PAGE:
By Alexandra Hill, PT, DPT, WCS, CLT
I recently co-presented a half-day workshop at the 37th annual American Urogynecologic Society (AUGS) Pelvic Floor Dysfunction (PFD) Week event in Denver, Colorado. Although AUGS PFD Week programming has traditionally been geared toward researchers and physicians, recent years have seen increased involvement from advanced practitioners, allied health professionals, and physical therapists.
Two superb physical therapists–Ingrid Harm-Ernandes, PT, WCS, BCB-PMD, and Dee Hartmann, PT, DPT–presented with me at this scientific meeting for healthcare professionals interested in or practicing female pelvic medicine and reconstructive surgery.
As the body of evidence supporting PT interventions for pelvic floor dysfunction continues to grow, this conference was an avenue for Ingrid, Dee, and me to educate fellow healthcare practitioners about the research supporting musculoskeletal assessment and treatment.
Our workshop included education about pelvic anatomy, interventions that women’s health physical therapists can employ, and basic pelvic external and internal palpating skills.
One exciting aspect of our presentation was that a majority of participants were physicians and nurse practitioners. I was encouraged to see how intrigued these practitioners were when learning about our skill set and the in-depth assessment we perform on our patients.
Local practicing women’s health PTs assisted with the workshop by volunteering as models for the attendees to practice palpation. The physical therapists’ knowledge and ability to give feedback was invaluable. Participants commented during and after the workshop that they will be modifying how they palpate to ensure a more thorough assessment based on feedback from the models.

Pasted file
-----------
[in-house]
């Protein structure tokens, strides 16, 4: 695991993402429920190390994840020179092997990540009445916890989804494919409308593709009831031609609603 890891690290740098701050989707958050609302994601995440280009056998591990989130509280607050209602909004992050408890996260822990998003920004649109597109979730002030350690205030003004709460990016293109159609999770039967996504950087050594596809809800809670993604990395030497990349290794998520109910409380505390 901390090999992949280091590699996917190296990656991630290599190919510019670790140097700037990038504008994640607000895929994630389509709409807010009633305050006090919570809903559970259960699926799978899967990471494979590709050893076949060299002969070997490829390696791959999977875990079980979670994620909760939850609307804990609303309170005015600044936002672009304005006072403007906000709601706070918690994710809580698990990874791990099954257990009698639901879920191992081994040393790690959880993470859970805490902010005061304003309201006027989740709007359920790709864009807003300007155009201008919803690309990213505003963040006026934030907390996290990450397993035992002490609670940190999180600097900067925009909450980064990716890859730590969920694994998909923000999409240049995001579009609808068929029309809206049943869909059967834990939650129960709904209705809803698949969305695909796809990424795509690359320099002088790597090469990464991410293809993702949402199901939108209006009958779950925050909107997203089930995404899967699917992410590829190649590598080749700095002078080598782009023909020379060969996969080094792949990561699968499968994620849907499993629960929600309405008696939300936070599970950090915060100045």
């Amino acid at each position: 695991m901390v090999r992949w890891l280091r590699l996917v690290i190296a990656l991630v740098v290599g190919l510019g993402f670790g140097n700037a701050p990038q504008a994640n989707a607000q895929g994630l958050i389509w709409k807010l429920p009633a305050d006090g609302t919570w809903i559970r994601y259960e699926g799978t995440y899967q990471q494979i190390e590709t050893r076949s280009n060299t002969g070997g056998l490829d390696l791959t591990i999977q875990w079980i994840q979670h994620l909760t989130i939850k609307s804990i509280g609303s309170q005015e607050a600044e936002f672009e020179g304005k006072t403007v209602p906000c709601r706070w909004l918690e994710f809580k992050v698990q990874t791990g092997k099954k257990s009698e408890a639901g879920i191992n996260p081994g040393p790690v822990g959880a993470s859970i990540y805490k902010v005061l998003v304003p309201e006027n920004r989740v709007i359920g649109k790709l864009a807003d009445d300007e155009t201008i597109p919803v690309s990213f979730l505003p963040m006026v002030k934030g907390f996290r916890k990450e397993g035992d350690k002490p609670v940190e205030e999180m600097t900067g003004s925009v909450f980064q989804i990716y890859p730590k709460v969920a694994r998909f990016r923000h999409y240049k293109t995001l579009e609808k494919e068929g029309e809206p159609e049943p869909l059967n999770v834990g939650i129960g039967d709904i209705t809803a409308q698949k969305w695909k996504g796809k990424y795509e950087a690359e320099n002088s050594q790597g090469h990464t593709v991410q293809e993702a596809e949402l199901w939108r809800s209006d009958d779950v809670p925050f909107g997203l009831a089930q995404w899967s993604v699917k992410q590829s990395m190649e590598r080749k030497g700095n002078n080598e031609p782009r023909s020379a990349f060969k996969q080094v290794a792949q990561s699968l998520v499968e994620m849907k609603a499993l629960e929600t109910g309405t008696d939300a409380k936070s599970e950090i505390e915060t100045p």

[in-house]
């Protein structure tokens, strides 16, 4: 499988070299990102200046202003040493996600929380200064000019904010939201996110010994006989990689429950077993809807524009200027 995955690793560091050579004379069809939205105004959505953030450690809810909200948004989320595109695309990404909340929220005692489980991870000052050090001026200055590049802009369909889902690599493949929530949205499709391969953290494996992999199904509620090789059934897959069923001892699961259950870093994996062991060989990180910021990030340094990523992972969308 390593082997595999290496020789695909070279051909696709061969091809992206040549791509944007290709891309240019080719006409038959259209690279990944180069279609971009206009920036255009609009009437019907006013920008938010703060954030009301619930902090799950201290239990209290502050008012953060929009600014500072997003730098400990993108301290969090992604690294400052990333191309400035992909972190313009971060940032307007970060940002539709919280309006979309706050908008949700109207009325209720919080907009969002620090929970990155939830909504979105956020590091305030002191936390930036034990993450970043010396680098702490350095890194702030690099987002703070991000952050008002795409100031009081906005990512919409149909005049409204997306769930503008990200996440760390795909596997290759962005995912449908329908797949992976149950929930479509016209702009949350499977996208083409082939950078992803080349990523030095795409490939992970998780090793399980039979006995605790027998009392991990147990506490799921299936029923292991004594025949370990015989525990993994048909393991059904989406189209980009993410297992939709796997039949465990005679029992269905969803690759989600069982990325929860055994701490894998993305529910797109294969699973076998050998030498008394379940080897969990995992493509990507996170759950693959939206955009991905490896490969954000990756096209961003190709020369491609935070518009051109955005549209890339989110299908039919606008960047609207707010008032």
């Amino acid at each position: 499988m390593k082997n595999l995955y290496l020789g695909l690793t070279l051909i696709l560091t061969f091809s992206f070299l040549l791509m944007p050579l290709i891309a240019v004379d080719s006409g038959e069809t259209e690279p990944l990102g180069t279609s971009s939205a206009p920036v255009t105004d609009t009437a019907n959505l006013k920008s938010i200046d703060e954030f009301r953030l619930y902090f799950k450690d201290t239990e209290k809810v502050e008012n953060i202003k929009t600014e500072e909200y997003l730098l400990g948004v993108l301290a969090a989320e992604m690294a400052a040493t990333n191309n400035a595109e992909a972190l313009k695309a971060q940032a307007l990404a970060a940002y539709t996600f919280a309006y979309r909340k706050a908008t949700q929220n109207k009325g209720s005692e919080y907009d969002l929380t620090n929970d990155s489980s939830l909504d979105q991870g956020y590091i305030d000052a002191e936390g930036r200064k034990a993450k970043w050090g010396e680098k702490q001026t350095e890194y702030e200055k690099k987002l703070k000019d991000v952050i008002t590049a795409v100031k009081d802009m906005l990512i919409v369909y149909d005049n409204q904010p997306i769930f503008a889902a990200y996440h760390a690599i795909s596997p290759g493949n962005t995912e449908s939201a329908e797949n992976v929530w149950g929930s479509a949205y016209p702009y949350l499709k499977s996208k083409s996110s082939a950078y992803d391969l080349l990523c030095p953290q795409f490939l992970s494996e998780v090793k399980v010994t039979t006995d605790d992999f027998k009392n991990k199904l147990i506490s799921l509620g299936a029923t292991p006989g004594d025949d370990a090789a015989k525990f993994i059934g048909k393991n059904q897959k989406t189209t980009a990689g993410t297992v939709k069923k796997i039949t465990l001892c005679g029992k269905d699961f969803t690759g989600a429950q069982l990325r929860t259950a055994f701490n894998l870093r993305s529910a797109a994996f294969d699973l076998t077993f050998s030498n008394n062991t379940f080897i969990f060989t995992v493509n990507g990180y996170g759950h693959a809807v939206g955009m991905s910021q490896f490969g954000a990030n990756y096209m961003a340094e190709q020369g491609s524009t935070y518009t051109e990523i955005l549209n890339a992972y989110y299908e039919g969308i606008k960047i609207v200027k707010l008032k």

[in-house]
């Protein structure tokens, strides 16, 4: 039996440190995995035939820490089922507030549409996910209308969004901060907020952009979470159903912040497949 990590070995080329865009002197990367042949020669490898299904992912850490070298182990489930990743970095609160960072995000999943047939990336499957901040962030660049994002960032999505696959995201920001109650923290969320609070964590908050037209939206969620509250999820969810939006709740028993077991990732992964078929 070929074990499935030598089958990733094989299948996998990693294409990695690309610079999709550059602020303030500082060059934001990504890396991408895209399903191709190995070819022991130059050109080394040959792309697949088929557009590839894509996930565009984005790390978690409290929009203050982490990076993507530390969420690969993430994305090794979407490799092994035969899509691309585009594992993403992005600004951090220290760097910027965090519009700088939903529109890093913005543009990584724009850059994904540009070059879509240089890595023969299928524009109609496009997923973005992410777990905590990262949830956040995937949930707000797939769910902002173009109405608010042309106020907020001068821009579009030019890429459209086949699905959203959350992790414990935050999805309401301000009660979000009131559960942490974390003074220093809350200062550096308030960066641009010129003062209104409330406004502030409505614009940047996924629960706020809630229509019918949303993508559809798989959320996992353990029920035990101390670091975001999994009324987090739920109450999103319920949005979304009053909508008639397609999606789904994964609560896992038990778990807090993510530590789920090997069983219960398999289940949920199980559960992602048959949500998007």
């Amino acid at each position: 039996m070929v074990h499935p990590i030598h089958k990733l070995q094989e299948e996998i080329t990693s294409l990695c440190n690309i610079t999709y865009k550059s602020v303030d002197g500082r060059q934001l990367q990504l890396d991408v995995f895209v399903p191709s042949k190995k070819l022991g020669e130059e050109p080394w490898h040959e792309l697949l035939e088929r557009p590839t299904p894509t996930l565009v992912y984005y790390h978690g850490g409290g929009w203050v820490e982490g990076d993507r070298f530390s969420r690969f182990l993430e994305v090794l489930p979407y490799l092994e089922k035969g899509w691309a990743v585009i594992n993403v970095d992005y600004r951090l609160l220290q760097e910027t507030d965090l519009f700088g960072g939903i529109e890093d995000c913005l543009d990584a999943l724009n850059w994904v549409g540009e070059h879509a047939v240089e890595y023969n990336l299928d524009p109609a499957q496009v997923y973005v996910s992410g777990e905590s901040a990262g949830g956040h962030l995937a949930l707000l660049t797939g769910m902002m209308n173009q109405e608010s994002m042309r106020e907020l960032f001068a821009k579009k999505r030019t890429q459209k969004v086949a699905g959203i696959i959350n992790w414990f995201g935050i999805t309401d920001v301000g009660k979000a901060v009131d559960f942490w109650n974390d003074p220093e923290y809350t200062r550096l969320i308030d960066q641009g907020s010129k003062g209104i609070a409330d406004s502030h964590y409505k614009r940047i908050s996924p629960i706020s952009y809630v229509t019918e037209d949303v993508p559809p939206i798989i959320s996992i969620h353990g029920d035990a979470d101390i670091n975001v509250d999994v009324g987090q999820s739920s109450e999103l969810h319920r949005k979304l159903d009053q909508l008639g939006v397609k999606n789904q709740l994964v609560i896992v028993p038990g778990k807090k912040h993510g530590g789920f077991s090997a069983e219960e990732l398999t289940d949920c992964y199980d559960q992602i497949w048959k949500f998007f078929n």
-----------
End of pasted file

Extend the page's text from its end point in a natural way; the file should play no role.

Participants also left the course with a better understanding of when to refer to a women’s health PT and how to better explain to their patients what to expect with physical therapy.
Attending AUGS PFD Week also afforded more insight into how other healthcare providers view our profession. While many happily exclaimed, “You’re a physical therapist? You all are the best!” and have local women’s health PTs available to refer to, some weren’t as familiar with the role of physical therapy or didn’t know how to find one (cue soapbox on the importance of PT and the PT Locator feature on the SOWH site).
This was a reminder that we, as a profession and specialty, need to continue improving our brand and presence with other healthcare providers. Women’s health PTs have a unique skill set that still can be used more widely. The next time you have a chance to educate healthcare providers about what we do–whether it be an in-service, a lecture or workshop, or an elevator pitch–grab it, especially during National Physical Therapy Month, which runs through October 31!
AUTHOR: Alexandra Hill, PT, DPT, WCS, CLT, is a board-certified women’s health physical therapist at Duke Medicine, Department of Physical & Occupational Therapy, in the Brier Creek Clinic. She is incoming SOWH director of financial development in February 2017.